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aerie

[air-ee, eer-ee] /ˈɛər i, ˈɪər i/
noun
1.
the nest of a bird of prey, as an eagle or a hawk.
2.
a lofty nest of any large bird.
3.
a house, fortress, or the like, located high on a hill or mountain.
4.
Obsolete. the brood in a nest, especially of a bird of prey.
Also, aery, eyrie, eyry.
Origin
1575-1585
1575-85; < Anglo-French, Old French airie, equivalent to aire (< Latin ager field, presumably “nest” in Vulgar Latin; see acre) + ie -y3; compare Medieval Latin aerea, aeria aerie, brood < Old French aire
Can be confused
aerie, airy.
aerie, eerie, Erie.

aery2

[air-ee, eer-ee] /ˈɛər i, ˈɪər i/
noun, plural aeries.
1.
Dictionary.com Unabridged
Based on the Random House Dictionary, © Random House, Inc. 2014.
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British Dictionary definitions for aeries

aerie

/ˈɛərɪ; ˈɪərɪ/
noun
1.
a variant spelling (esp US) of eyrie

aery1

/ˈɛərɪ; ˈeɪərɪ/
adjective (poetic)
1.
a variant spelling of airy
2.
lofty, insubstantial, or visionary
Word Origin
C16: via Latin from Greek aērios, from aērair

aery2

/ˈɛərɪ; ˈɪərɪ/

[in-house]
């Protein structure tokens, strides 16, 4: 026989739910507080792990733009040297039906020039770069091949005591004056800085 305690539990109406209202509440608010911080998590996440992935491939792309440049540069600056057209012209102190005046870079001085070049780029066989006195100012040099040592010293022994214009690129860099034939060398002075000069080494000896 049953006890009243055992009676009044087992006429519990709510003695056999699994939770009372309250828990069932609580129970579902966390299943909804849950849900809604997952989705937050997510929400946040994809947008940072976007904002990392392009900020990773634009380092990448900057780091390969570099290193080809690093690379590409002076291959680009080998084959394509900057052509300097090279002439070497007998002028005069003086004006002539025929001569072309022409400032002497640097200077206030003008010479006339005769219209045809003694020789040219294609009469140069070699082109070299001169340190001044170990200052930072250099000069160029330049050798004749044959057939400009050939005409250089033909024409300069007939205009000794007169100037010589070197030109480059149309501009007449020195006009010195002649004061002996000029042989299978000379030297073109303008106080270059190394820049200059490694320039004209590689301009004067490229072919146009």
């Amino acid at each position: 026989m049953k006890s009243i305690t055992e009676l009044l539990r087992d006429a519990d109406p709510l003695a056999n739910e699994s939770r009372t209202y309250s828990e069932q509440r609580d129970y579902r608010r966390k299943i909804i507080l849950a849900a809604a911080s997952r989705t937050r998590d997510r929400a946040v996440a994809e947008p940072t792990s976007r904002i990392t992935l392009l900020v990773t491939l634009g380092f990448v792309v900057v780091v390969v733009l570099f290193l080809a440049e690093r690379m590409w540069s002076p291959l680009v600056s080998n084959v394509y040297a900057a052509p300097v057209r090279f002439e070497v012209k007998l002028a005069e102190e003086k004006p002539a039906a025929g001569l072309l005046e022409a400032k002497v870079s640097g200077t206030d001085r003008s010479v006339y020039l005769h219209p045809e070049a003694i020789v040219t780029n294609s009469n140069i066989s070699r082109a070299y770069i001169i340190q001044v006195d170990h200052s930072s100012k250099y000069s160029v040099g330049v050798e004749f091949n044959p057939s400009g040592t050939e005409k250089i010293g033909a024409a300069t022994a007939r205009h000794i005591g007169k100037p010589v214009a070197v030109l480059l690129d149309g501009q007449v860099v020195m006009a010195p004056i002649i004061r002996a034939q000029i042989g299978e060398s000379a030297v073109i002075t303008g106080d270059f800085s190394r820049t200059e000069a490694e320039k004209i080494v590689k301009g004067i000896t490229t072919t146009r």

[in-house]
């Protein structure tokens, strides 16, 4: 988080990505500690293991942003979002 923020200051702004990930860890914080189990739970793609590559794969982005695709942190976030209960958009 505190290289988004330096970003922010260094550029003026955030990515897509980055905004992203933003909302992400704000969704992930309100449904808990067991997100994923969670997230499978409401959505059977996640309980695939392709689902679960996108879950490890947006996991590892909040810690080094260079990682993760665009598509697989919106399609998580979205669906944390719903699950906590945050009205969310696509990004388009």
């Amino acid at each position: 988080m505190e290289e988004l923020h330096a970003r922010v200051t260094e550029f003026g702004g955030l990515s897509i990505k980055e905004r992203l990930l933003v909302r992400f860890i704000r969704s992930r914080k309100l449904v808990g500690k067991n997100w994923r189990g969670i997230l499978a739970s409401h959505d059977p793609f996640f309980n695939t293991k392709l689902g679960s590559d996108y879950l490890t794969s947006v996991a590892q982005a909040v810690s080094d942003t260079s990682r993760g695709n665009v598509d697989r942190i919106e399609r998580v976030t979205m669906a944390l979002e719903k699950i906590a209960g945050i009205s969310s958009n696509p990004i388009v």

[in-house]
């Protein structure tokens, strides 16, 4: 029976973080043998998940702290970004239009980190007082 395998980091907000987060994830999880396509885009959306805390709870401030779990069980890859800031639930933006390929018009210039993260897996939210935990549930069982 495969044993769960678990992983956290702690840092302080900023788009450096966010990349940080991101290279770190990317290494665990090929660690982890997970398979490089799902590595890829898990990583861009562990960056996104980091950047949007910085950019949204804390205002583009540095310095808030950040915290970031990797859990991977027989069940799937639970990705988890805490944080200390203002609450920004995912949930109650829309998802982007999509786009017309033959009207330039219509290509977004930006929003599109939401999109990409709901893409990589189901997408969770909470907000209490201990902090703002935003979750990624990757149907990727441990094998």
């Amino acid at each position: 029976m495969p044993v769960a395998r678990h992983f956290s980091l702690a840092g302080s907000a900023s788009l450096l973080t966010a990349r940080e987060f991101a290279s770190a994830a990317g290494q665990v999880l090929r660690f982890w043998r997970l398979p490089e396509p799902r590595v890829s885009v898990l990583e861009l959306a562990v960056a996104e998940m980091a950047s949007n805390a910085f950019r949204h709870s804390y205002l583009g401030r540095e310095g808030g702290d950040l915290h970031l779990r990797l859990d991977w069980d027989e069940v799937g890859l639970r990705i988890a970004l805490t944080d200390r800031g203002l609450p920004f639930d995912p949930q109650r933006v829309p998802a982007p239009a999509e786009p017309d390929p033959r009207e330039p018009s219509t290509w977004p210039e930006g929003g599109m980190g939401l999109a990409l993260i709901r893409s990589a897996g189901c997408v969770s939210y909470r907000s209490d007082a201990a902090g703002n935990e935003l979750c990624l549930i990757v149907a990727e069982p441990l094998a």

noun (pl) aeries
1.
a variant spelling of eyrie
Collins English Dictionary - Complete & Unabridged 2012 Digital Edition
© William Collins Sons & Co. Ltd. 1979, 1986 © HarperCollins
Publishers 1998, 2000, 2003, 2005, 2006, 2007, 2009, 2012
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Word Origin and History for aeries
aerie
"eagle's nest," 1580s (attested in Anglo-L. from early 13c.), from O.Fr. aire, from L.L. area "nest of a bird of prey," perhaps from L. area "level ground, garden bed," though some doubt this. Another theory connects it to atrium. Formerly misspelled eyrie (1660s) on the mistaken assumption that it derived from M.E. ey "egg."
Online Etymology Dictionary, © 2010 Douglas Harper
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